I tried to restrain myself (what, I have only 12 more events to go to this year?) but it was hard. This superwash sock yarn from the Barefoot Spinner, from Romney, WVA, just hopped right into my bag. I couldn't help myself. The colors were screaming..."look at me! I mean, just look at me! I was made for you. Isn't it obvious?"

After many encounters of the sheep kind, (have you ever noticed that Karakul sheep are the most photogenic?) I broke down and got one fleece. Just a small one. One that I could put in my carry-on sized luggage....really, it was that small! It's a Finnish Landrace fleece, also known as Finn sheep. These are hard to find in the USA, and I've never had a raw Finn fleece before. (like I have time to wash fleece. Hello? I'm supposed to be writing a book now...!)

The professor's sweater is up to the first sleeve and it's languishing. It's just too big now to carry through airports. Instead, I'm halfway through a sock, the first of many, I'd guess. Harry and Sally are now home from the kennel and allowed me to borrow their toys for emphasis. The dude's got very big arms!Luckily, those arms are helping out by taking pictures for the book at each of the festivals. The professor is a talented guy.

Next week, it's New Hampshire...and soon: coming to a festival near you! Here are most of the public events I'll be covering. Please let me know if I'll get to see you at any of the following:

New Hampshire Sheep & Wool, Heart of America (in Missouri), Estes Park, Black Sheep, Michigan, Taos, Rhinebeck, SAFF, the Buffalo Knitter's Guild (TBA) and the TN state fair.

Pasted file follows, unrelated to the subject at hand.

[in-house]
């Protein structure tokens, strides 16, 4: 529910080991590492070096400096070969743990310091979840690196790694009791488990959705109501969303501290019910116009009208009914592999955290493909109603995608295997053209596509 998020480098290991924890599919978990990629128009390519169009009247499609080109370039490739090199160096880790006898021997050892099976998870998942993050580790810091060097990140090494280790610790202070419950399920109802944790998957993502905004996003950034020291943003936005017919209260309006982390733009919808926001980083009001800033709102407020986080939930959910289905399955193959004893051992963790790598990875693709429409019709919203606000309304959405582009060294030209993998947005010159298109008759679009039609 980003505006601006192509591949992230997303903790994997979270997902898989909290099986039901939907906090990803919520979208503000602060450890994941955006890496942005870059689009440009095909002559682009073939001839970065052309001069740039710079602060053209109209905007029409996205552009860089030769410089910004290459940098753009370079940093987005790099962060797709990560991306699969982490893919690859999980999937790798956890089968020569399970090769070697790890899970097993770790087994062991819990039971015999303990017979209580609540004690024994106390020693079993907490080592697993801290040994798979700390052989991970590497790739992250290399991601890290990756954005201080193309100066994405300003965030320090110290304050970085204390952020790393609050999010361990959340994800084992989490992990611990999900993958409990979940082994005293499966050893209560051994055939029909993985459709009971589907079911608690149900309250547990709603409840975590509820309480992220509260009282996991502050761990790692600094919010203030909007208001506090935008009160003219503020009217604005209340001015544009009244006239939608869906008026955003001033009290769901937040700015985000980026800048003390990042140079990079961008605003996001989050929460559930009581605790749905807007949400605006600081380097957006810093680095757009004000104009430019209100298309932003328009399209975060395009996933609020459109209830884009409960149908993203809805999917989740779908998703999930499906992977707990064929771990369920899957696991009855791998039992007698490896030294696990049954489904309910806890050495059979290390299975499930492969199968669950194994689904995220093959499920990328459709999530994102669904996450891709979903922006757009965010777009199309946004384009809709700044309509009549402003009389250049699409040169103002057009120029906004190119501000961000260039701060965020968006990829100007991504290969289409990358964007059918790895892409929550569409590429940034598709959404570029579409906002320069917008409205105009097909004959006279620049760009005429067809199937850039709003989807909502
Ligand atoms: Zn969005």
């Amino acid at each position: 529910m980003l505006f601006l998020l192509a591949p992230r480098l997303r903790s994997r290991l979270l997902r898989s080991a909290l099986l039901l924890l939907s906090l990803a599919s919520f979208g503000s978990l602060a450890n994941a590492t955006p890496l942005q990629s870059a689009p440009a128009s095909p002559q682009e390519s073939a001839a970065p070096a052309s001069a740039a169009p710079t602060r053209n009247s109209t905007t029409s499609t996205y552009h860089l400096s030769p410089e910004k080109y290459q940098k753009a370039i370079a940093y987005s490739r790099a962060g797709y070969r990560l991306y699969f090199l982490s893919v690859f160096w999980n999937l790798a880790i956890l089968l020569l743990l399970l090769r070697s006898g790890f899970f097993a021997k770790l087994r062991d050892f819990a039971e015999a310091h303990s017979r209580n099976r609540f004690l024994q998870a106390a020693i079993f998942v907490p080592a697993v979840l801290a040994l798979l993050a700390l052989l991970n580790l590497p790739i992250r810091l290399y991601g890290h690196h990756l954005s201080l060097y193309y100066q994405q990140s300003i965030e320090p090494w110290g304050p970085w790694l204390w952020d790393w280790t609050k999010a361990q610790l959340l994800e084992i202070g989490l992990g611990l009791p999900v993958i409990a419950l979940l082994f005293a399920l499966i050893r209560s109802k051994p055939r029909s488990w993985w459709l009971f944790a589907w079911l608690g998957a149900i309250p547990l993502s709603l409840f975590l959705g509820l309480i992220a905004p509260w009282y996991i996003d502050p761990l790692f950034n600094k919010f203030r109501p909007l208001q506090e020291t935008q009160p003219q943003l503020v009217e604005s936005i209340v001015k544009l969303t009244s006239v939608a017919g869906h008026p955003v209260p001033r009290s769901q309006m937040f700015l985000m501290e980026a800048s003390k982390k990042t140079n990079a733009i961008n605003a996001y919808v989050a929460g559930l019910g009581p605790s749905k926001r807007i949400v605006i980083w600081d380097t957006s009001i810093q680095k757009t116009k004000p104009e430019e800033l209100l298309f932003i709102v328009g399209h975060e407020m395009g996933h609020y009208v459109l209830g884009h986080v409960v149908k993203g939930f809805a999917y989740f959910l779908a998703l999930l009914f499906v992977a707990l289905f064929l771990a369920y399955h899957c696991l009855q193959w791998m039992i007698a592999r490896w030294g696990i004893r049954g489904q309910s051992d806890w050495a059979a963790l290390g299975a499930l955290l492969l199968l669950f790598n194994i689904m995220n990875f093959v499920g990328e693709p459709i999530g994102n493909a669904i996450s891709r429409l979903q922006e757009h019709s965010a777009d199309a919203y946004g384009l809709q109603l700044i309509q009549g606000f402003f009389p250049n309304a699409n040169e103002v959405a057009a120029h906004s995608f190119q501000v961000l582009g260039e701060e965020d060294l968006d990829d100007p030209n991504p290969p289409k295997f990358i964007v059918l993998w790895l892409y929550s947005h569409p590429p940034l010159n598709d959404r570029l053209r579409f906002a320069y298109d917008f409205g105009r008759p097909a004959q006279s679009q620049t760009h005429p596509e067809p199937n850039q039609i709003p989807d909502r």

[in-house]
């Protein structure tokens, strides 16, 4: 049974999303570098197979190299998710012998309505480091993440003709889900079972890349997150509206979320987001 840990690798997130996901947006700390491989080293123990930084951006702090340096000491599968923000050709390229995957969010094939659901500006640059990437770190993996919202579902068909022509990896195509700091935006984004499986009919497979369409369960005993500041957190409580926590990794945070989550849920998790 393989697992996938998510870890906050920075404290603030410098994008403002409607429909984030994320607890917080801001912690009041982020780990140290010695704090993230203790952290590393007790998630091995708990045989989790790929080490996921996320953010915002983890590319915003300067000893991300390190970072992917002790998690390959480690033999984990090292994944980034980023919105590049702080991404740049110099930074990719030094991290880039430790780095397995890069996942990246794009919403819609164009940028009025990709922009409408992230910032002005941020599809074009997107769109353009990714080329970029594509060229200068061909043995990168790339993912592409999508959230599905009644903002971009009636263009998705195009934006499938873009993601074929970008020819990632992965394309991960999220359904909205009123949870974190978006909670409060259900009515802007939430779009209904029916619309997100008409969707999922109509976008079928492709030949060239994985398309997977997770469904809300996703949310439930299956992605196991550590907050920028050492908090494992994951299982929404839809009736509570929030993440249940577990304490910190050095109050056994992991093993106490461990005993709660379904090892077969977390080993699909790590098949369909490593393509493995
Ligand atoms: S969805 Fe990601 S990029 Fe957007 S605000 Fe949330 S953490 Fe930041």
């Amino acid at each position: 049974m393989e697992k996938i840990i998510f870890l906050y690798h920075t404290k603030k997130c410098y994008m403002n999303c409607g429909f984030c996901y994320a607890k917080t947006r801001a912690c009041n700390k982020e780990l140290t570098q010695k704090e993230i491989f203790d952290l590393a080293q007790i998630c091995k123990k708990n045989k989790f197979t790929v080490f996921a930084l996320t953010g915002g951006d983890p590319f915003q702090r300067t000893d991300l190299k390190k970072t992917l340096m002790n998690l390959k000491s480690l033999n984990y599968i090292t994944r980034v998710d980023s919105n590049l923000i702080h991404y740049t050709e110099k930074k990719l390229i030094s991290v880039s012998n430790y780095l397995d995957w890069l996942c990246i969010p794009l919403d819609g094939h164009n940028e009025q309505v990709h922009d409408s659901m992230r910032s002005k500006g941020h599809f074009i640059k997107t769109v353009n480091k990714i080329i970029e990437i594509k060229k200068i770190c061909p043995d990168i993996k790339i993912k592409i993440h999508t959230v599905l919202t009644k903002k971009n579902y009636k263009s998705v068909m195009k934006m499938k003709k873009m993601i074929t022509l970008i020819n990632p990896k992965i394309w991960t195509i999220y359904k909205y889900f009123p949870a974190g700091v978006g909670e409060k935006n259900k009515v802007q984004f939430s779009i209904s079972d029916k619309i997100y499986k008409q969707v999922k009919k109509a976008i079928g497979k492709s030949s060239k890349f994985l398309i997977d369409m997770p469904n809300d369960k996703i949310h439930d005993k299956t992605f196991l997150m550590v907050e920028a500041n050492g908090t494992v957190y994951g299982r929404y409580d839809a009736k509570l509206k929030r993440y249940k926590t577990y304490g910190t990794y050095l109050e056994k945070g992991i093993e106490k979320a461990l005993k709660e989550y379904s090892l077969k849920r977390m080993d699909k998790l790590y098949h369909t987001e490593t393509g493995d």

Wednesday, May 02, 2007


Yesterday the professor had several of his students out to our backyard to learn about how to catch moths and butterflies for study. He showed them how to set up a live bait trap. The traps are baited with a mushed up mixture of overripe bananas, beer, and yeast. This smell is enough to turn them off of beer forever!

I can see this one from my office window. I've been spending a lot of time in my office..getting ready for my big fiber festival project this summer. (More on that in another post.)

In my breaks, I've been spinning this blend of navy blue and cranberry colored 2 ply Cotswold. I dyed this last fall, and I'm combining the colors by holding the rovings together, and spinning as it comes. As usual, there is no real plan for my may go up for sale on etsy some day, or sold at the Log House gallery in Berea, or knitted up at my house. Right now, like me, its future is exciting and unknown....

Just a few minutes ago, I booked last minute plane tickets for the professor and me to go to Maryland Sheep & Wool Festival. We're leaving a day early to see my folks in Virginia first. They'll provide us with a bed for the first of our festival adventures...this weekend, Maryland. Next weekend, New Hampshire. I'll try to keep my blog updated as I journey. The project's details will unfold as I know more!

Knitting for the trip? Not the professor's's huge! The sleeve I'm working on is now 20 some inches, and I'm doing the raglan shoulder was 21 inches until I started the armhole decrease! Instead, I'll bring a sock. Small, tidy, brainless knitting that weighs very little is just right for this adventure. I'll include a spindle too. No telling if I'll need to do a little spinning too, as it always calms me right down.